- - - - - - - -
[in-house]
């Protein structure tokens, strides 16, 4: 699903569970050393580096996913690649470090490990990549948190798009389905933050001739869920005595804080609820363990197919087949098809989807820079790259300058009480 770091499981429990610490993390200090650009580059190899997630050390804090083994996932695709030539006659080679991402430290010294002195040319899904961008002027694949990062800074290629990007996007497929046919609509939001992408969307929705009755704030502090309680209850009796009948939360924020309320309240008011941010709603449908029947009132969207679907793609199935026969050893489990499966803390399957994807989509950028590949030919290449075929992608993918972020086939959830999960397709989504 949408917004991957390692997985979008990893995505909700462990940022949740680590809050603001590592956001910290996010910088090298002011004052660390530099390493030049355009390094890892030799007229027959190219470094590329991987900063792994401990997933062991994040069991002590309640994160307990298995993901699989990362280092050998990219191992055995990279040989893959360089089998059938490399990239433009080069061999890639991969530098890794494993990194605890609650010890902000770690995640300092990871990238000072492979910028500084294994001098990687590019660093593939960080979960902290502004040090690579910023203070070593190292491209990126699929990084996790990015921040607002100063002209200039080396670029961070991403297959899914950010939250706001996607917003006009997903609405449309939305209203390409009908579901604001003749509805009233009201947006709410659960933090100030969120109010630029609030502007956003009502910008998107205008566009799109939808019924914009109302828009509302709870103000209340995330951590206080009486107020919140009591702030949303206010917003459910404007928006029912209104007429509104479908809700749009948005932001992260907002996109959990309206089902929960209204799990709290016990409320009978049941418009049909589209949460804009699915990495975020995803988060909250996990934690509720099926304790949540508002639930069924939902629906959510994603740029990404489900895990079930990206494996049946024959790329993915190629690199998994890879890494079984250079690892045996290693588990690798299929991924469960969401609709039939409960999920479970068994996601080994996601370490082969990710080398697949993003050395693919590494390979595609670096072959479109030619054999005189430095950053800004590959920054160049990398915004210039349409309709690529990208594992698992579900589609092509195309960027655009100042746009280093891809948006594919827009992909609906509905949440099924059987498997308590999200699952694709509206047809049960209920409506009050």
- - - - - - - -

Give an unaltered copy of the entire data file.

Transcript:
[in-house]
């Protein structure tokens, strides 16, 4: 699903569970050393580096996913690649470090490990990549948190798009389905933050001739869920005595804080609820363990197919087949098809989807820079790259300058009480 770091499981429990610490993390200090650009580059190899997630050390804090083994996932695709030539006659080679991402430290010294002195040319899904961008002027694949990062800074290629990007996007497929046919609509939001992408969307929705009755704030502090309680209850009796009948939360924020309320309240008011941010709603449908029947009132969207679907793609199935026969050893489990499966803390399957994807989509950028590949030919290449075929992608993918972020086939959830999960397709989504 949408917004991957390692997985979008990893995505909700462990940022949740680590809050603001590592956001910290996010910088090298002011004052660390530099390493030049355009390094890892030799007229027959190219470094590329991987900063792994401990997933062991994040069991002590309640994160307990298995993901699989990362280092050998990219191992055995990279040989893959360089089998059938490399990239433009080069061999890639991969530098890794494993990194605890609650010890902000770690995640300092990871990238000072492979910028500084294994001098990687590019660093593939960080979960902290502004040090690579910023203070070593190292491209990126699929990084996790990015921040607002100063002209200039080396670029961070991403297959899914950010939250706001996607917003006009997903609405449309939305209203390409009908579901604001003749509805009233009201947006709410659960933090100030969120109010630029609030502007956003009502910008998107205008566009799109939808019924914009109302828009509302709870103000209340995330951590206080009486107020919140009591702030949303206010917003459910404007928006029912209104007429509104479908809700749009948005932001992260907002996109959990309206089902929960209204799990709290016990409320009978049941418009049909589209949460804009699915990495975020995803988060909250996990934690509720099926304790949540508002639930069924939902629906959510994603740029990404489900895990079930990206494996049946024959790329993915190629690199998994890879890494079984250079690892045996290693588990690798299929991924469960969401609709039939409960999920479970068994996601080994996601370490082969990710080398697949993003050395693919590494390979595609670096072959479109030619054999005189430095950053800004590959920054160049990398915004210039349409309709690529990208594992698992579900589609092509195309960027655009100042746009280093891809948006594919827009992909609906509905949440099924059987498997308590999200699952694709509206047809049960209920409506009050």